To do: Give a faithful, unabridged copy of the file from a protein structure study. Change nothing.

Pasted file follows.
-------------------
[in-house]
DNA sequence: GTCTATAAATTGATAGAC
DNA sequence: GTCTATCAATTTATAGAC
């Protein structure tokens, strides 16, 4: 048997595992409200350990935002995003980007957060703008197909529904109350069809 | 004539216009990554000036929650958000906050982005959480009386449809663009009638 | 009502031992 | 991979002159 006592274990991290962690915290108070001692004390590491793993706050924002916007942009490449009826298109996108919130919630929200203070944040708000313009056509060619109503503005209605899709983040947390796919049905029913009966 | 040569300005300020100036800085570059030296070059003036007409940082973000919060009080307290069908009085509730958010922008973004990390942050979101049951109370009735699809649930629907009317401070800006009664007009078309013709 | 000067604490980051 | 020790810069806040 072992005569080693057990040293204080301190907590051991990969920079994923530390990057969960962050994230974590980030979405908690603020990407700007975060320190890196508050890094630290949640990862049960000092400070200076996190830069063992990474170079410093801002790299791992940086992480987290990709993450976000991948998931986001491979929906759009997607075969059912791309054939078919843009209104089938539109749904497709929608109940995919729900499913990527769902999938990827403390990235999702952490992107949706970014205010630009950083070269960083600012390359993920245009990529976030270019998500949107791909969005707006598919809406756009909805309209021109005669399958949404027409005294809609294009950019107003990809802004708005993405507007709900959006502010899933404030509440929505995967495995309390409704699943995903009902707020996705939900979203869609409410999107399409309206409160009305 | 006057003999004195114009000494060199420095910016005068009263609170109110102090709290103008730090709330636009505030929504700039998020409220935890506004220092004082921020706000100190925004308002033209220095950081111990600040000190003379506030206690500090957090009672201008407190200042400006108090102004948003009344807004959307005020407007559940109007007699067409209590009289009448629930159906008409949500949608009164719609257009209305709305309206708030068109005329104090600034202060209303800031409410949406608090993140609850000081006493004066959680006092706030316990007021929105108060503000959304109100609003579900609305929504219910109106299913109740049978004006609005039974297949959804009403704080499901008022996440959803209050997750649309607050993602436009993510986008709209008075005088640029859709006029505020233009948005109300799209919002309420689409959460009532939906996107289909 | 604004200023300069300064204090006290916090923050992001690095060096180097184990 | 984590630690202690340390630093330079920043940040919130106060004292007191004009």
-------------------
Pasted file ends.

[in-house]
DNA sequence: GTCTATAAATTGATAGAC
DNA sequence: GTCTATCAATTTATAGAC
């Protein structure tokens, strides 16, 4: 048997595992409200350990935002995003980007957060703008197909529904109350069809 | 004539216009990554000036929650958000906050982005959480009386449809663009009638 | 009502031992 | 991979002159 006592274990991290962690915290108070001692004390590491793993706050924002916007942009490449009826298109996108919130919630929200203070944040708000313009056509060619109503503005209605899709983040947390796919049905029913009966 | 040569300005300020100036800085570059030296070059003036007409940082973000919060009080307290069908009085509730958010922008973004990390942050979101049951109370009735699809649930629907009317401070800006009664007009078309013709 | 000067604490980051 | 020790810069806040 072992005569080693057990040293204080301190907590051991990969920079994923530390990057969960962050994230974590980030979405908690603020990407700007975060320190890196508050890094630290949640990862049960000092400070200076996190830069063992990474170079410093801002790299791992940086992480987290990709993450976000991948998931986001491979929906759009997607075969059912791309054939078919843009209104089938539109749904497709929608109940995919729900499913990527769902999938990827403390990235999702952490992107949706970014205010630009950083070269960083600012390359993920245009990529976030270019998500949107791909969005707006598919809406756009909805309209021109005669399958949404027409005294809609294009950019107003990809802004708005993405507007709900959006502010899933404030509440929505995967495995309390409704699943995903009902707020996705939900979203869609409410999107399409309206409160009305 | 006057003999004195114009000494060199420095910016005068009263609170109110102090709290103008730090709330636009505030929504700039998020409220935890506004220092004082921020706000100190925004308002033209220095950081111990600040000190003379506030206690500090957090009672201008407190200042400006108090102004948003009344807004959307005020407007559940109007007699067409209590009289009448629930159906008409949500949608009164719609257009209305709305309206708030068109005329104090600034202060209303800031409410949406608090993140609850000081006493004066959680006092706030316990007021929105108060503000959304109100609003579900609305929504219910109106299913109740049978004006609005039974297949959804009403704080499901008022996440959803209050997750649309607050993602436009993510986008709209008075005088640029859709006029505020233009948005109300799209919002309420689409959460009532939906996107289909 | 604004200023300069300064204090006290916090923050992001690095060096180097184990 | 984590630690202690340390630093330079920043940040919130106060004292007191004009």